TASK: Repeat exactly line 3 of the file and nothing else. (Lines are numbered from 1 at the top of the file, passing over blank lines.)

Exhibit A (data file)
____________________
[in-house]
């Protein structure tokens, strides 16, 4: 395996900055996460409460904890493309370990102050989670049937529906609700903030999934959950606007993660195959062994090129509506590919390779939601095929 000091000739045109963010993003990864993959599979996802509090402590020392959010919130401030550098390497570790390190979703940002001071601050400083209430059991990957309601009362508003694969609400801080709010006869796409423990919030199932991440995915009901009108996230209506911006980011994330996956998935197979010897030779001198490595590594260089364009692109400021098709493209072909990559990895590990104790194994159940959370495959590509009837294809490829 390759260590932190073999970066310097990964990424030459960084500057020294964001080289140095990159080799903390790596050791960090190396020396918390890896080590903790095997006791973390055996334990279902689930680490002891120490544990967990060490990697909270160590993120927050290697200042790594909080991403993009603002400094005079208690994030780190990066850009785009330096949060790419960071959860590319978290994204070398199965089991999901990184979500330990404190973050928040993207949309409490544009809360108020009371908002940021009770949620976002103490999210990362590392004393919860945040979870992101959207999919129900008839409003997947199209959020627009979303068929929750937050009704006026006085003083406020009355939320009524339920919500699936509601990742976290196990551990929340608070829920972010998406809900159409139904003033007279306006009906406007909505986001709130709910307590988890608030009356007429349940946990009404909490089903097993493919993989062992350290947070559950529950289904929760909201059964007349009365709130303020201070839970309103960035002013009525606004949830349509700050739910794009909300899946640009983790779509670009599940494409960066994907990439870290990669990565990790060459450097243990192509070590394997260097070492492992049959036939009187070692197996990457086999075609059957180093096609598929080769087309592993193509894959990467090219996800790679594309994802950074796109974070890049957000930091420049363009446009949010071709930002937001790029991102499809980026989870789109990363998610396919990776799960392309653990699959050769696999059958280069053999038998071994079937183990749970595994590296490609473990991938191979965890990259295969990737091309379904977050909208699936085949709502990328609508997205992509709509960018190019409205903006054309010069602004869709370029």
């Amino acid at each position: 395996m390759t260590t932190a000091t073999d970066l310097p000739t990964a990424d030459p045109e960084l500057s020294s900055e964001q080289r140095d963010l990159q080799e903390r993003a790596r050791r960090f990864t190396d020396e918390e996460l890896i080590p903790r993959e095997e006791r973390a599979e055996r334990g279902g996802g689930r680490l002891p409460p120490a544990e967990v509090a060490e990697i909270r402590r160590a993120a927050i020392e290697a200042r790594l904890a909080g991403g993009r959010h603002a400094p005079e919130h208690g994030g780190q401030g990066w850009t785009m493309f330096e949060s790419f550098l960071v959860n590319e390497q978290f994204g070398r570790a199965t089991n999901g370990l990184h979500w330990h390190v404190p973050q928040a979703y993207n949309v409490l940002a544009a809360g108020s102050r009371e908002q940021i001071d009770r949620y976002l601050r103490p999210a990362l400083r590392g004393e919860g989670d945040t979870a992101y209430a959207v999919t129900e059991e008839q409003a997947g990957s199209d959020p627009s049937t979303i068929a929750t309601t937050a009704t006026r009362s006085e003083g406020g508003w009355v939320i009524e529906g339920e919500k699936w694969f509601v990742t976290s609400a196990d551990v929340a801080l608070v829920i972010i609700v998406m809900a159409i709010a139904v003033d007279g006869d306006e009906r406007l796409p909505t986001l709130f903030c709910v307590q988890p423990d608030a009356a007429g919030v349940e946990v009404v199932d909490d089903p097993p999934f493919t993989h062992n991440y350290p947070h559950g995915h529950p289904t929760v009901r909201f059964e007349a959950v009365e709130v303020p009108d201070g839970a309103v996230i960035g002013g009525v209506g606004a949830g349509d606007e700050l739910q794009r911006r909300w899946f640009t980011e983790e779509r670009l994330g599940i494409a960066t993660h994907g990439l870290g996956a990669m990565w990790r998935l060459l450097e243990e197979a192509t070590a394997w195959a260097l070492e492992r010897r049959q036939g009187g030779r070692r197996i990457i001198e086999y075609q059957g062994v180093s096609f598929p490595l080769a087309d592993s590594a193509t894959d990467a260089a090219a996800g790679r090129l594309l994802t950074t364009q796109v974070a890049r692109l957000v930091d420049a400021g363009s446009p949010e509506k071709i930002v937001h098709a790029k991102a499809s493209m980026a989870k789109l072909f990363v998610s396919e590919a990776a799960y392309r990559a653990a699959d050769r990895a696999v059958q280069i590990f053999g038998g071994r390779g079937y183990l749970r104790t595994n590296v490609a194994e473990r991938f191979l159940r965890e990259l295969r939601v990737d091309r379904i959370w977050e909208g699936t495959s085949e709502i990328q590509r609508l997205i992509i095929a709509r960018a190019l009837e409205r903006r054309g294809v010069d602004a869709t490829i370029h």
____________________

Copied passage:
């Amino acid at each position: 395996m390759t260590t932190a000091t073999d970066l310097p000739t990964a990424d030459p045109e960084l500057s020294s900055e964001q080289r140095d963010l990159q080799e903390r993003a790596r050791r960090f990864t190396d020396e918390e996460l890896i080590p903790r993959e095997e006791r973390a599979e055996r334990g279902g996802g689930r680490l002891p409460p120490a544990e967990v509090a060490e990697i909270r402590r160590a993120a927050i020392e290697a200042r790594l904890a909080g991403g993009r959010h603002a400094p005079e919130h208690g994030g780190q401030g990066w850009t785009m493309f330096e949060s790419f550098l960071v959860n590319e390497q978290f994204g070398r570790a199965t089991n999901g370990l990184h979500w330990h390190v404190p973050q928040a979703y993207n949309v409490l940002a544009a809360g108020s102050r009371e908002q940021i001071d009770r949620y976002l601050r103490p999210a990362l400083r590392g004393e919860g989670d945040t979870a992101y209430a959207v999919t129900e059991e008839q409003a997947g990957s199209d959020p627009s049937t979303i068929a929750t309601t937050a009704t006026r009362s006085e003083g406020g508003w009355v939320i009524e529906g339920e919500k699936w694969f509601v990742t976290s609400a196990d551990v929340a801080l608070v829920i972010i609700v998406m809900a159409i709010a139904v003033d007279g006869d306006e009906r406007l796409p909505t986001l709130f903030c709910v307590q988890p423990d608030a009356a007429g919030v349940e946990v009404v199932d909490d089903p097993p999934f493919t993989h062992n991440y350290p947070h559950g995915h529950p289904t929760v009901r909201f059964e007349a959950v009365e709130v303020p009108d201070g839970a309103v996230i960035g002013g009525v209506g606004a949830g349509d606007e700050l739910q794009r911006r909300w899946f640009t980011e983790e779509r670009l994330g599940i494409a960066t993660h994907g990439l870290g996956a990669m990565w990790r998935l060459l450097e243990e197979a192509t070590a394997w195959a260097l070492e492992r010897r049959q036939g009187g030779r070692r197996i990457i001198e086999y075609q059957g062994v180093s096609f598929p490595l080769a087309d592993s590594a193509t894959d990467a260089a090219a996800g790679r090129l594309l994802t950074t364009q796109v974070a890049r692109l957000v930091d420049a400021g363009s446009p949010e509506k071709i930002v937001h098709a790029k991102a499809s493209m980026a989870k789109l072909f990363v998610s396919e590919a990776a799960y392309r990559a653990a699959d050769r990895a696999v059958q280069i590990f053999g038998g071994r390779g079937y183990l749970r104790t595994n590296v490609a194994e473990r991938f191979l159940r965890e990259l295969r939601v990737d091309r379904i959370w977050e909208g699936t495959s085949e709502i990328q590509r609508l997205i992509i095929a709509r960018a190019l009837e409205r903006r054309g294809v010069d602004a869709t490829i370029h």